On Sunday, New York Times movie critic John Anderson issued a favorable profile of “If a Tree Falls,” a partisan documentary from Marshall Curry featuring convicted arsonist Daniel McGowan of the environmental terrorist group Earth Liberation Front: “Activist or Terrorist, Rendered in Red, White and Green.”
When Daniel McGowan moved in with his sister after college, he was so passionate about recycling that he took all the labels off her canned food. The problem was, he didn’t wait for her to open the cans. 'I didn’t know if I had soup, or what kind of soup; I don’t know if there’s peas, or corn,' Lisa McGowan said in an interview. 'He said, 'I never thought of that.'
Some would call Mr. McGowan overeager. The government calls him a terrorist.
The problem is, McGowan isn’t in jail for taking labels off canned food items but for arson and conspiracy related to the destruction of two lumber companies in Oregon, domestic terrorism credited to the Earth Liberation Front.
Chris Matthews on Monday participated in a little bit of revisionist history for the benefit of his former employer Jimmy Carter.
As the "Hardball" host brought up the possibility of New York Mayor Michael Bloomberg running as a third party candidate in 2012, the former President actually said that this was why he lost to Ronald Reagan in 1980 (video follows with transcript and commentary):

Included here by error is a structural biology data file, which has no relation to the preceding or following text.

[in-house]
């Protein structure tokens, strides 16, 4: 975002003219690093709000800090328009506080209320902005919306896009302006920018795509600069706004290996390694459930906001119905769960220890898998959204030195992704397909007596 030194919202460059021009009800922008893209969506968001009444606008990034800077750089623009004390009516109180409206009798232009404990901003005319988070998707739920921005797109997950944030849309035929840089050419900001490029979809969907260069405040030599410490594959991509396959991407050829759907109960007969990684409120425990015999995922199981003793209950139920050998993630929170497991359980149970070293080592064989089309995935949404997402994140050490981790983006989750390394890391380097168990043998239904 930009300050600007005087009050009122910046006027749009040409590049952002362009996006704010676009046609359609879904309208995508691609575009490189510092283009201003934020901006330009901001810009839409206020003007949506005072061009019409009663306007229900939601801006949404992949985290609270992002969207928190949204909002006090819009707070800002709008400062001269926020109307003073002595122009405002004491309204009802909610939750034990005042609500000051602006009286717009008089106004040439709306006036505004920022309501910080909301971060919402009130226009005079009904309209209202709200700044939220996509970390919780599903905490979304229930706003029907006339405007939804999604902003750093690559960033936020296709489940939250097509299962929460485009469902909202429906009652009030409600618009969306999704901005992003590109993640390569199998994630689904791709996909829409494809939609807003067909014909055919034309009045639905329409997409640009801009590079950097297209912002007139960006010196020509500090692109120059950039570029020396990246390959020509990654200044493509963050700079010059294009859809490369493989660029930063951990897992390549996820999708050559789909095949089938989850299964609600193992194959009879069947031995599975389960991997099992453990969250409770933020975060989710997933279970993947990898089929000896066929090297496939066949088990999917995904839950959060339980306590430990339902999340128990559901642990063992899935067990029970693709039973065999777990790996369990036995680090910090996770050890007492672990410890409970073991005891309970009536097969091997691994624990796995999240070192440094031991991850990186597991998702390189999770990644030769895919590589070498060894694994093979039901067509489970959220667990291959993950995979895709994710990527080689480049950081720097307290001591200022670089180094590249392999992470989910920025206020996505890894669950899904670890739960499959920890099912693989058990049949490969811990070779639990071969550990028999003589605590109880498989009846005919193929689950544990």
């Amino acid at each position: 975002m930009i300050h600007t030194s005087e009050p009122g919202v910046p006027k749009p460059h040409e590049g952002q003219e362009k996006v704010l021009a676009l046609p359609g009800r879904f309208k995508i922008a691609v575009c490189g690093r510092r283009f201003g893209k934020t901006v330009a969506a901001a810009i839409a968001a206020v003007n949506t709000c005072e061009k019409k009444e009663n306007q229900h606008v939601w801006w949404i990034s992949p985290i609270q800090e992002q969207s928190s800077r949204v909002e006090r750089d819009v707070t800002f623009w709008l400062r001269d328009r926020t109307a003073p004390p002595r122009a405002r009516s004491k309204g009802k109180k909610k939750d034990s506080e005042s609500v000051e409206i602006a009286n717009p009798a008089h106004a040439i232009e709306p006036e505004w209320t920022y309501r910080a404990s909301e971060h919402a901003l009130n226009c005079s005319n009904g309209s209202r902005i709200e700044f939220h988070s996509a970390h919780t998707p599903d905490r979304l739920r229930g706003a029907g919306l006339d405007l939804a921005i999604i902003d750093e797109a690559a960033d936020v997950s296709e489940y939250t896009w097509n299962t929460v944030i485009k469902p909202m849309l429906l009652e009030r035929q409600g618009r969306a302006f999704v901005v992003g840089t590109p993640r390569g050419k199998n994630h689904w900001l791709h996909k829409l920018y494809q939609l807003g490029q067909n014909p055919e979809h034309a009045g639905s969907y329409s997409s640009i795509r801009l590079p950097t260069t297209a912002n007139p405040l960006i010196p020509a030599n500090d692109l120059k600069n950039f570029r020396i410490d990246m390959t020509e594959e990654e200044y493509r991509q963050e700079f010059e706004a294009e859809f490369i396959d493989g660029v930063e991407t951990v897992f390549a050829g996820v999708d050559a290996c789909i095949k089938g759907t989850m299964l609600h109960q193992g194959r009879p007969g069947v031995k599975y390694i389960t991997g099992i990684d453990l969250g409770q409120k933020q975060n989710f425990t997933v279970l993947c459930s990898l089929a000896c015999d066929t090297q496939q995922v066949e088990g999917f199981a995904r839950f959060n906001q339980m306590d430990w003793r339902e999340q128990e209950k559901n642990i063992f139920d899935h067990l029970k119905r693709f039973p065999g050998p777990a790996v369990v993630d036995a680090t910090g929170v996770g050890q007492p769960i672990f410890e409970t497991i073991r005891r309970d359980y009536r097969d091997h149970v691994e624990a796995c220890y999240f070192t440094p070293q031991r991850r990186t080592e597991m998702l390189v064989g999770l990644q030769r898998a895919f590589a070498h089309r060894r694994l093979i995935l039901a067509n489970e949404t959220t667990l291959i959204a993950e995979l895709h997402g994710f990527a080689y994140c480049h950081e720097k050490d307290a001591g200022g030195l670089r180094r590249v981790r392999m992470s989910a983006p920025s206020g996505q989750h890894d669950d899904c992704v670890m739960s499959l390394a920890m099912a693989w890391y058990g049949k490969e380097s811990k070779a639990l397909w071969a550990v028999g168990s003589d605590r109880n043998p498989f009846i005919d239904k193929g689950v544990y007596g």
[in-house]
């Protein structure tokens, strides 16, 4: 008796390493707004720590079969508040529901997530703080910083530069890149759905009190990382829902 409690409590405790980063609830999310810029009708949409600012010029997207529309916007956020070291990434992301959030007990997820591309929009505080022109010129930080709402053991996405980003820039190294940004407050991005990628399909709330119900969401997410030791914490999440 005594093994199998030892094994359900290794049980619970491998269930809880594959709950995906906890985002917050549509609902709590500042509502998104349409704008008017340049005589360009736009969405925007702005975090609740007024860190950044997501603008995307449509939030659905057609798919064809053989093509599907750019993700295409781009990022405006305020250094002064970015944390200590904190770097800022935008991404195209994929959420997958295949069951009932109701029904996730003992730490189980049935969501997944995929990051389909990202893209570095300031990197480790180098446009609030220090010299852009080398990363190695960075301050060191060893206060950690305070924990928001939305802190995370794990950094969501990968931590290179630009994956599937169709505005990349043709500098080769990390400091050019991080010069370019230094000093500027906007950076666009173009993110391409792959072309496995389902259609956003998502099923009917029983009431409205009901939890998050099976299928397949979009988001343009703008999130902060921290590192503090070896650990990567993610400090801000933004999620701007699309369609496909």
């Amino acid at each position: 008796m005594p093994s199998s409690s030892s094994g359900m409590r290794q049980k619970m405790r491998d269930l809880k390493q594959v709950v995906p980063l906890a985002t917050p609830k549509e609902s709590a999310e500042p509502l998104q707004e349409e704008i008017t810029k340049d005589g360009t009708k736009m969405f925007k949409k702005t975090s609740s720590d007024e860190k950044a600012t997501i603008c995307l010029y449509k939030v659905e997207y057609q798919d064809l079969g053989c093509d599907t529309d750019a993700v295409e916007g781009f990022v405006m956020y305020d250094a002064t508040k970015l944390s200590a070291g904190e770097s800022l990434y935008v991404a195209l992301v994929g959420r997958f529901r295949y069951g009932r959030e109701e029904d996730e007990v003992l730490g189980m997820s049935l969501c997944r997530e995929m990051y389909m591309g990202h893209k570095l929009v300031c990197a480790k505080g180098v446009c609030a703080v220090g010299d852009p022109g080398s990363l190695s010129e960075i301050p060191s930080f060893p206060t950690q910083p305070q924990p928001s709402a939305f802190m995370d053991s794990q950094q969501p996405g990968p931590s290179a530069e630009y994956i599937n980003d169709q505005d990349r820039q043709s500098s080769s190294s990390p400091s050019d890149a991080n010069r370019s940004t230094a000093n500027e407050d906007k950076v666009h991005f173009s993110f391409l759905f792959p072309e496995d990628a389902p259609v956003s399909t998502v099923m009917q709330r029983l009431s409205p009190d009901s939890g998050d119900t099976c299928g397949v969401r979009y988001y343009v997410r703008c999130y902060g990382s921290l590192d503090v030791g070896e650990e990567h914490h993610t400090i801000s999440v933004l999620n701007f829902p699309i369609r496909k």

One familiar trope about horror movies is that the characters can only survive them by abstaining from drinking, drugs, and sex, leading some movie critics to half-facetiously moan about the genre's secret social conservatism. But what about horror movies with a thuddingly obvious left-wing message of environmental alarmism inserted into the script, as part of the studio's ideological vision?
In a Sunday Arts & Leisure article on the new movie the "The Crazies," a remake of a low-budget George Romero zombie movie from the '70s, New York Times movie critic John Anderson equated left-wing environmentalism with serving the "public good."
Turns out "The Crazies" is not just another zombie movie, but a consciousness-raising piece "about the issues of weapons security and the purity of water," as the headline indicated: "Homicidally Unhinged, But for a Cause." The text box: "'The Crazies' aims to scare moviegoers and elevates their social consciousness, too."
Anderson embraced the idea of slipping in left-wing fearmongering without fans noticing:
It may come as a shock, but the fanboys reveling in the eviscerations, explosions and Car Wash of Death scene contained in the director Breck Eisner's new take on "The Crazies" will also be contributing to socially progressive cinema. Perhaps even to the public good. With any luck, they won't notice.